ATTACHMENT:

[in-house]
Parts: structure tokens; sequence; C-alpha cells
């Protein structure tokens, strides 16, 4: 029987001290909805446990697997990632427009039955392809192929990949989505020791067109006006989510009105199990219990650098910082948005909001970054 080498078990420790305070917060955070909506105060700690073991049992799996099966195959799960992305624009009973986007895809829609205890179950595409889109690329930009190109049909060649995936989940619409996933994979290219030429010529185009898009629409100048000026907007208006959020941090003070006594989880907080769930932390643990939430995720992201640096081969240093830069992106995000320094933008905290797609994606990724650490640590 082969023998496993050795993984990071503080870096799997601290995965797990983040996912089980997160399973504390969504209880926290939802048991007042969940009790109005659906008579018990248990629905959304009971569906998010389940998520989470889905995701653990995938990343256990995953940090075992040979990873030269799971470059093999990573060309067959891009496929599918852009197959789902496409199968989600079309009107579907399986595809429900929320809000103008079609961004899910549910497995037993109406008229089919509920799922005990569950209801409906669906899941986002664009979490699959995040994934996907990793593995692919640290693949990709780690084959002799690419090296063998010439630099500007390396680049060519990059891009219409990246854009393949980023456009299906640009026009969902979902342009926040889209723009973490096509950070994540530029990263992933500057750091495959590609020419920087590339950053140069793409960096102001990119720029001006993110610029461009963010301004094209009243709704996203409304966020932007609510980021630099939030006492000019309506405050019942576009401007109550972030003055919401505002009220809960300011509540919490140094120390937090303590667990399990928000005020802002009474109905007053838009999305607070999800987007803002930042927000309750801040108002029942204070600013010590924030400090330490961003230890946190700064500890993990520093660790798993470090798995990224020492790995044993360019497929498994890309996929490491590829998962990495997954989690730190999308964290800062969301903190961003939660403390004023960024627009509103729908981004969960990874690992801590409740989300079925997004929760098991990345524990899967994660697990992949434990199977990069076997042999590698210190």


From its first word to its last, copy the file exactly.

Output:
[in-house]
Parts: structure tokens; sequence; C-alpha cells
């Protein structure tokens, strides 16, 4: 029987001290909805446990697997990632427009039955392809192929990949989505020791067109006006989510009105199990219990650098910082948005909001970054 080498078990420790305070917060955070909506105060700690073991049992799996099966195959799960992305624009009973986007895809829609205890179950595409889109690329930009190109049909060649995936989940619409996933994979290219030429010529185009898009629409100048000026907007208006959020941090003070006594989880907080769930932390643990939430995720992201640096081969240093830069992106995000320094933008905290797609994606990724650490640590 082969023998496993050795993984990071503080870096799997601290995965797990983040996912089980997160399973504390969504209880926290939802048991007042969940009790109005659906008579018990248990629905959304009971569906998010389940998520989470889905995701653990995938990343256990995953940090075992040979990873030269799971470059093999990573060309067959891009496929599918852009197959789902496409199968989600079309009107579907399986595809429900929320809000103008079609961004899910549910497995037993109406008229089919509920799922005990569950209801409906669906899941986002664009979490699959995040994934996907990793593995692919640290693949990709780690084959002799690419090296063998010439630099500007390396680049060519990059891009219409990246854009393949980023456009299906640009026009969902979902342009926040889209723009973490096509950070994540530029990263992933500057750091495959590609020419920087590339950053140069793409960096102001990119720029001006993110610029461009963010301004094209009243709704996203409304966020932007609510980021630099939030006492000019309506405050019942576009401007109550972030003055919401505002009220809960300011509540919490140094120390937090303590667990399990928000005020802002009474109905007053838009999305607070999800987007803002930042927000309750801040108002029942204070600013010590924030400090330490961003230890946190700064500890993990520093660790798993470090798995990224020492790995044993360019497929498994890309996929490491590829998962990495997954989690730190999308964290800062969301903190961003939660403390004023960024627009509103729908981004969960990874690992801590409740989300079925997004929760098991990345524990899967994660697990992949434990199977990069076997042999590698210190």